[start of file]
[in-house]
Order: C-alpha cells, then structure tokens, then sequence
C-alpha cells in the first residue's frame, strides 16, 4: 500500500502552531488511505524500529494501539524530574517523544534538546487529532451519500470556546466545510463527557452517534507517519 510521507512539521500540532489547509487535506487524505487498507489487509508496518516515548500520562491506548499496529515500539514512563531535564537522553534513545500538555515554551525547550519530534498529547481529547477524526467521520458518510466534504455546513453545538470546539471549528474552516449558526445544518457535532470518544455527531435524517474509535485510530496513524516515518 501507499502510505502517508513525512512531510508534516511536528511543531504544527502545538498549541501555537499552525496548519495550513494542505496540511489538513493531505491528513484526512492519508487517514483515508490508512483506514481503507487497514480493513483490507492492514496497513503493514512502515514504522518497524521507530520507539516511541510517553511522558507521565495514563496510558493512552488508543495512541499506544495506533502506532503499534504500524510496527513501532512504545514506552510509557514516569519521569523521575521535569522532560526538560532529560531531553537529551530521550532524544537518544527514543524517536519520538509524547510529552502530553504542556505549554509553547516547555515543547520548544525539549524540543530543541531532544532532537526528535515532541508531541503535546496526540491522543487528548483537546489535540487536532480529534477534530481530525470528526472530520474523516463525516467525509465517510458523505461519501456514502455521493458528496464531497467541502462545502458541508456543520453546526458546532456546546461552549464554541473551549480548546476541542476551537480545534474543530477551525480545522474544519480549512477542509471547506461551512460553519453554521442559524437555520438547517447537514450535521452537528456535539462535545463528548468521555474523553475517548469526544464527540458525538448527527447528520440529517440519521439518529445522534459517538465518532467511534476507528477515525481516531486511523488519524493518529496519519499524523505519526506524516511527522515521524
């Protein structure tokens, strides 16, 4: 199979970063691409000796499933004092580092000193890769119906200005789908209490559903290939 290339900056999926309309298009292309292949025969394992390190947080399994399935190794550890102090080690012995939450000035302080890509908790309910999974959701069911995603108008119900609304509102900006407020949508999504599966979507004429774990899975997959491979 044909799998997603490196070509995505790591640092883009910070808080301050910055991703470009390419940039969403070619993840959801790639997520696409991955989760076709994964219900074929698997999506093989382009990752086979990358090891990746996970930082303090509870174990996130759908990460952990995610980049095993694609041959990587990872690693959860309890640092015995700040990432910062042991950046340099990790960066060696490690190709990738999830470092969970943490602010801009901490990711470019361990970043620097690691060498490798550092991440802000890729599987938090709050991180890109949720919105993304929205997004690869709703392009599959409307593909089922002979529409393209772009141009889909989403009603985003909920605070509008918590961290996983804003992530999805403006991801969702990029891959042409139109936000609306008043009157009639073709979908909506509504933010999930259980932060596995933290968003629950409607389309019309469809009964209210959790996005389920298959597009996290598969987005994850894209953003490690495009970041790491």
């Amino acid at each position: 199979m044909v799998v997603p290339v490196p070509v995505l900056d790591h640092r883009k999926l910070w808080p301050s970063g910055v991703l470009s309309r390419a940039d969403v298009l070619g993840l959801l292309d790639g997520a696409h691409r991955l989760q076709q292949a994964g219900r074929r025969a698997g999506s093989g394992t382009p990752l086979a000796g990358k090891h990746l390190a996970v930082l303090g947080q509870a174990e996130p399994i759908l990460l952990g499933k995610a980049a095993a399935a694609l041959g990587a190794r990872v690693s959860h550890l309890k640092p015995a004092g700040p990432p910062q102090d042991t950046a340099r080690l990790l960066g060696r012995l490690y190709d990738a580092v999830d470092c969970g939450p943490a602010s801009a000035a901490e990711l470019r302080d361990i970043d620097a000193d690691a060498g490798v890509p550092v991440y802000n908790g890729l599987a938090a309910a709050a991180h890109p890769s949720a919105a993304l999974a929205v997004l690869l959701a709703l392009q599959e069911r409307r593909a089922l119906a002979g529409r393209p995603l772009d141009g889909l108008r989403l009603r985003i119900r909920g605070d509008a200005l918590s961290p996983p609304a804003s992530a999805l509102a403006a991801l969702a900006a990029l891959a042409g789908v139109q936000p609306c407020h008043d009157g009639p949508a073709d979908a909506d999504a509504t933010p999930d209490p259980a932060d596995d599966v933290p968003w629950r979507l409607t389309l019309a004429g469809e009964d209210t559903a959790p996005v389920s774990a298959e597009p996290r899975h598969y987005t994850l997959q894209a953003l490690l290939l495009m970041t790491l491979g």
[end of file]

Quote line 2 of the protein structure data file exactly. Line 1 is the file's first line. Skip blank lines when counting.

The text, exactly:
Order: C-alpha cells, then structure tokens, then sequence